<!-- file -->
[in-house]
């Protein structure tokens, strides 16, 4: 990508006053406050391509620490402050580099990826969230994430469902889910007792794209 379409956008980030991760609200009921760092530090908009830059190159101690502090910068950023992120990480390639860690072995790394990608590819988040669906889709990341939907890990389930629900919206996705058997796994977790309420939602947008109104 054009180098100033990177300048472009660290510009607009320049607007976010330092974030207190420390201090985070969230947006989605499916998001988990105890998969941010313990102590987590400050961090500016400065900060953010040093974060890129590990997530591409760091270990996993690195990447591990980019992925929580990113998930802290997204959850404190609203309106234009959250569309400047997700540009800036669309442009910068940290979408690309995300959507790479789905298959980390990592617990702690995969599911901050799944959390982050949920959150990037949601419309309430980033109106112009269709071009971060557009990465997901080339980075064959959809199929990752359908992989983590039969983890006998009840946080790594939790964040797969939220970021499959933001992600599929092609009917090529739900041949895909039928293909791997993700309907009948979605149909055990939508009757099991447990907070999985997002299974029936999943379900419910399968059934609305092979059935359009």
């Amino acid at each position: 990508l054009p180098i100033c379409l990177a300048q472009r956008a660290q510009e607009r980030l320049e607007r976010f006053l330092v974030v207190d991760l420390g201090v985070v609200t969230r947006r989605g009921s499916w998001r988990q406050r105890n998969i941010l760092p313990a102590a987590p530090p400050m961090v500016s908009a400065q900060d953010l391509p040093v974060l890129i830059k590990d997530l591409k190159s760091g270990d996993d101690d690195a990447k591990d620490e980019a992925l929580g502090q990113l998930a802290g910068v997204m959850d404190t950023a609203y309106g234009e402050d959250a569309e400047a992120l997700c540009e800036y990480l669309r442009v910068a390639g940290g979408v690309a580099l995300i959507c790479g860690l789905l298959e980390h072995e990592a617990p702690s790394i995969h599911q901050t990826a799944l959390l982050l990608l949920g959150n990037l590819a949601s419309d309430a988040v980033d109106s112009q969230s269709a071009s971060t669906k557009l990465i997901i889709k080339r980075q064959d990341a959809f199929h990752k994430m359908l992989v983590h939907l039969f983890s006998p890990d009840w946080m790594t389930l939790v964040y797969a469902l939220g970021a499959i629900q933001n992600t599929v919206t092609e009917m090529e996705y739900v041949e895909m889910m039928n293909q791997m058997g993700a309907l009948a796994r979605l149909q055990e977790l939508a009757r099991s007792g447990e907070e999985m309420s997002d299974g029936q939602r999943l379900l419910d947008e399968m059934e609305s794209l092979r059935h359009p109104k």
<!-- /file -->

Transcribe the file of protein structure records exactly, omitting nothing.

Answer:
[in-house]
């Protein structure tokens, strides 16, 4: 990508006053406050391509620490402050580099990826969230994430469902889910007792794209 379409956008980030991760609200009921760092530090908009830059190159101690502090910068950023992120990480390639860690072995790394990608590819988040669906889709990341939907890990389930629900919206996705058997796994977790309420939602947008109104 054009180098100033990177300048472009660290510009607009320049607007976010330092974030207190420390201090985070969230947006989605499916998001988990105890998969941010313990102590987590400050961090500016400065900060953010040093974060890129590990997530591409760091270990996993690195990447591990980019992925929580990113998930802290997204959850404190609203309106234009959250569309400047997700540009800036669309442009910068940290979408690309995300959507790479789905298959980390990592617990702690995969599911901050799944959390982050949920959150990037949601419309309430980033109106112009269709071009971060557009990465997901080339980075064959959809199929990752359908992989983590039969983890006998009840946080790594939790964040797969939220970021499959933001992600599929092609009917090529739900041949895909039928293909791997993700309907009948979605149909055990939508009757099991447990907070999985997002299974029936999943379900419910399968059934609305092979059935359009």
């Amino acid at each position: 990508l054009p180098i100033c379409l990177a300048q472009r956008a660290q510009e607009r980030l320049e607007r976010f006053l330092v974030v207190d991760l420390g201090v985070v609200t969230r947006r989605g009921s499916w998001r988990q406050r105890n998969i941010l760092p313990a102590a987590p530090p400050m961090v500016s908009a400065q900060d953010l391509p040093v974060l890129i830059k590990d997530l591409k190159s760091g270990d996993d101690d690195a990447k591990d620490e980019a992925l929580g502090q990113l998930a802290g910068v997204m959850d404190t950023a609203y309106g234009e402050d959250a569309e400047a992120l997700c540009e800036y990480l669309r442009v910068a390639g940290g979408v690309a580099l995300i959507c790479g860690l789905l298959e980390h072995e990592a617990p702690s790394i995969h599911q901050t990826a799944l959390l982050l990608l949920g959150n990037l590819a949601s419309d309430a988040v980033d109106s112009q969230s269709a071009s971060t669906k557009l990465i997901i889709k080339r980075q064959d990341a959809f199929h990752k994430m359908l992989v983590h939907l039969f983890s006998p890990d009840w946080m790594t389930l939790v964040y797969a469902l939220g970021a499959i629900q933001n992600t599929v919206t092609e009917m090529e996705y739900v041949e895909m889910m039928n293909q791997m058997g993700a309907l009948a796994r979605l149909q055990e977790l939508a009757r099991s007792g447990e907070e999985m309420s997002d299974g029936q939602r999943l379900l419910d947008e399968m059934e609305s794209l092979r059935h359009p109104k």